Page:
Tchaikovsky composed more than his fair share of beautiful melodies, which means that when it was fashionable for "serious" musicians to scorn all things popular, he also attracted more than his fair share of criticism.
Pianist Misha Dichter
with technical brilliance
Review By Ruth O. Bingham
Special to the Star-Bulletin
Awash in sumptuous sound (and trying hard not to hum along), listeners tend to overlook his clear forms, skillful orchestration, subtle polyphony and canny timing.
In fact, one of the reasons Tchaikovsky can sound cliché is because so many composers borrowed from him. The one aspect they could not borrow was his melodic gift, a gift that produced an embarrassment of riches in the tradition of Mozart and Schubert.
It is much easier to criticize than to create one of those melodies; Tchaikovsky created literally scores of them.
The Honolulu Symphony is closing its season with another Russian program, one in counterpart to the "serious" Shostakovich: an all-Tchaikovsky "popular" program including the little-known Symphony No. 2, and the hugely famous Romeo and Juliet Fantasy Overture and Piano Concerto No. 1 with Misha Dichter.
Dichter has been performing Tchaikovsky's Herculean concerto for nigh on four decades. His fingers fairly flew over its furiously difficult passages, hammering out octaves, muscling through the music, pushing the orchestra faster with each entry. It was a technical tour de force.
In his solo passages, Dichter seemed to relax his intensity, occasionally revealing a tender lyricism that hinted of better performances. Dichter also carefully delineated foreground and background notes out of the masses Tchaikovsky wrote, lending the concerto a rare clarity.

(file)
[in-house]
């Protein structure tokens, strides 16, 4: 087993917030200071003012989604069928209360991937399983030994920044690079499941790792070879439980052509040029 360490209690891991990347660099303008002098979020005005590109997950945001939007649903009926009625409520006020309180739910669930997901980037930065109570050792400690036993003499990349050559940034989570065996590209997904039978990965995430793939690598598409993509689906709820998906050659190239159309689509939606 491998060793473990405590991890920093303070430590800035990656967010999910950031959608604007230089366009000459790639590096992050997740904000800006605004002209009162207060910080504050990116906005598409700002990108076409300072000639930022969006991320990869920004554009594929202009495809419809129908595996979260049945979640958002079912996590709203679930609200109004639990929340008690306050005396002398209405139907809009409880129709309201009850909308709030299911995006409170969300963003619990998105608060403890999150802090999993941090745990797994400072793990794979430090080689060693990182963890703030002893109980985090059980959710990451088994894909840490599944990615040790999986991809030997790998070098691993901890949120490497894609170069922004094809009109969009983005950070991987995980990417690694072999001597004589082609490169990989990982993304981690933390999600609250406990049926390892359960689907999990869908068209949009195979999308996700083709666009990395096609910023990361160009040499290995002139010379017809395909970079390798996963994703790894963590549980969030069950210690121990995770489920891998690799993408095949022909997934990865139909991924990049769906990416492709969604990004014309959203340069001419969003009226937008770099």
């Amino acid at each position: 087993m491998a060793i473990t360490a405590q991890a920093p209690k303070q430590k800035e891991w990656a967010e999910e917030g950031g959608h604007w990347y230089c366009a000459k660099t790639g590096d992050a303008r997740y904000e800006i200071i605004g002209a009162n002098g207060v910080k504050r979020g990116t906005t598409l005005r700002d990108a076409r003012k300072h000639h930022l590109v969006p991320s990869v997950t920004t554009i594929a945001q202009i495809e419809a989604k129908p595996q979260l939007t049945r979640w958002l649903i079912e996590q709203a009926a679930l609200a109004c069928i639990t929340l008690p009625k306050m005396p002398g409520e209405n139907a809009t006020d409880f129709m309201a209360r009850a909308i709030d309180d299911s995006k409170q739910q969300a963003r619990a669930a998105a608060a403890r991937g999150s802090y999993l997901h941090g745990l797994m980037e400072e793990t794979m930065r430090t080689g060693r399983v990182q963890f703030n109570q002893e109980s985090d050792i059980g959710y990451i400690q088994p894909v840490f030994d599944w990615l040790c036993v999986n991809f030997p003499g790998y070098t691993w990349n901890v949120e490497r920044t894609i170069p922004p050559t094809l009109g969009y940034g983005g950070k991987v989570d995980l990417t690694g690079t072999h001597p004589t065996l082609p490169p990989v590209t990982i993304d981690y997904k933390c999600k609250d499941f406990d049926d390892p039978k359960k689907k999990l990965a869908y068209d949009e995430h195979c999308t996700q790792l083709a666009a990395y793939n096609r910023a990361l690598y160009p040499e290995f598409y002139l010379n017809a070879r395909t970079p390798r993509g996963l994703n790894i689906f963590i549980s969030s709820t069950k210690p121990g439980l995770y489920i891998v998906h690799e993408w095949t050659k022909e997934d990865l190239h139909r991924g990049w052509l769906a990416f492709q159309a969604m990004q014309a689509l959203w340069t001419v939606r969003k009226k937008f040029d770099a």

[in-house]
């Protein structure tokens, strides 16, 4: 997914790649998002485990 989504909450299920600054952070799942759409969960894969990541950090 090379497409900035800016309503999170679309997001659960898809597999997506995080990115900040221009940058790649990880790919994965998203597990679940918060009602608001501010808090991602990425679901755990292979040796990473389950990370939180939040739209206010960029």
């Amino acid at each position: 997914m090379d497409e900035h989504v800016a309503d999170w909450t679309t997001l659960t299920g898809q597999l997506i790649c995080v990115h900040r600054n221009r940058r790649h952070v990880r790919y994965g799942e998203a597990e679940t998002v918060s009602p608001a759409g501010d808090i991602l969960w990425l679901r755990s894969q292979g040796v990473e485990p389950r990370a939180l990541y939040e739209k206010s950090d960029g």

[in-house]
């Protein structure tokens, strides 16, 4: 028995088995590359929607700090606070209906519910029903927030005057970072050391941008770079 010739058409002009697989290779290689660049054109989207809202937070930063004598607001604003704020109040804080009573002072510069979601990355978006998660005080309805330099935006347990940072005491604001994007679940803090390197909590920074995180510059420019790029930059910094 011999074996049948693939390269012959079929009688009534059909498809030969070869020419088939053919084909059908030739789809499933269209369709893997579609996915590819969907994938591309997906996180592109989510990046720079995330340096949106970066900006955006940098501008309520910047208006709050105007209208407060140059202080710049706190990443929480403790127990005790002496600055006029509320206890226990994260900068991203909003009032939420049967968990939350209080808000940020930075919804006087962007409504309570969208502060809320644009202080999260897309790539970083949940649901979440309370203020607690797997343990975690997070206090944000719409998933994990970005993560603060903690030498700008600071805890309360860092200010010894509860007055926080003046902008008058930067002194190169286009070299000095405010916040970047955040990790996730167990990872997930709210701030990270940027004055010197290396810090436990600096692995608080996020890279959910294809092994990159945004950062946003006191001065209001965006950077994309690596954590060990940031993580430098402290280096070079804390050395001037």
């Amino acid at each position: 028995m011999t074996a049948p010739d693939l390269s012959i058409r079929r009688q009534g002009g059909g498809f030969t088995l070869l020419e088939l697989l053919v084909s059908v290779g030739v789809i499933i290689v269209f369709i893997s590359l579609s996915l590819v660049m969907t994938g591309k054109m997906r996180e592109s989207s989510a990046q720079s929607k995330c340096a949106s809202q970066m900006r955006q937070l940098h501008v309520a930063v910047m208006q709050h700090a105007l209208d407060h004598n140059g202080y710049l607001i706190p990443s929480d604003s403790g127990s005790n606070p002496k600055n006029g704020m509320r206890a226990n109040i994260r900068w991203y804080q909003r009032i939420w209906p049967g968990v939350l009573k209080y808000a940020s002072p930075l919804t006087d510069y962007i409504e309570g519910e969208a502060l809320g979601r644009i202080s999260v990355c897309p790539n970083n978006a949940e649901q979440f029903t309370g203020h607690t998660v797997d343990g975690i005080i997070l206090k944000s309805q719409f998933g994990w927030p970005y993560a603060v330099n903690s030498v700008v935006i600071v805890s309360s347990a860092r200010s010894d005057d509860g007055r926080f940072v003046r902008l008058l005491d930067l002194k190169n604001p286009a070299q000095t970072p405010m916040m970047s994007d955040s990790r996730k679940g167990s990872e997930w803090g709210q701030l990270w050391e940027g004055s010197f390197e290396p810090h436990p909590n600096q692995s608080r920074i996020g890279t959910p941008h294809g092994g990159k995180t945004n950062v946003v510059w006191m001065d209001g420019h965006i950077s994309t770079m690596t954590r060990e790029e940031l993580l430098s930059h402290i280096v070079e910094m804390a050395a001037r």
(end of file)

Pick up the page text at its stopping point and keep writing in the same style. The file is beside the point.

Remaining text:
What Dichter gained in technical brilliance, however, he lost in emotional depth. His emotional struggle and musical decisions apparently long past, all that was left was to play the notes.
Tchaikovsky built the concerto as a partnership between piano and orchestra -- in perhaps no other concerto does the soloist accompany so much -- but Dichter accompanied perfunctorily, coming alive mainly for "the good parts."
Speaking of the concert beforehand, maestro Samuel Wong noted that, "With each pianist (performing this concerto) comes a different Weltanschauung (world view). ... You have to adjust, and if it's a great artist, you have to do a lot of adjusting."
Dichter is a great artist, and Wong did a lot of adjusting.
Communication between the two was almost nonexistent. The orchestra "spoke" only when alone; the rest of the time it simply accompanied, adjusting as quickly as possible to Dichter's tempo changes. Dichter and Wong melded best in sections of the last two movements.
Wong opened the program with a lovely as always but unremarkable "Romeo and Juliet," concentrating his efforts instead on the finale, Tchaikovsky's Symphony No. 2.
The orchestra's ensemble and balance were best in this work, with its powerful brass choirs, woodwinds light-of-foot, and lyrical strings.
Tchaikovsky had a love affair with French horns: Principal Ken Friedenberg shone throughout the concert, but particularly in this work, with its dark Russian melodies.
Symphony No. 2, neither as popular nor as well written as the later symphonies, is nonetheless a charming work that reveals a rawer, more overtly Russian Tchaikovsky. Its fourth and strongest movement provided a triumphant close to the season.
The concert was dedicated to retiring violinist Dale Bechtel, who has been playing with the Honolulu Symphony since 1954.
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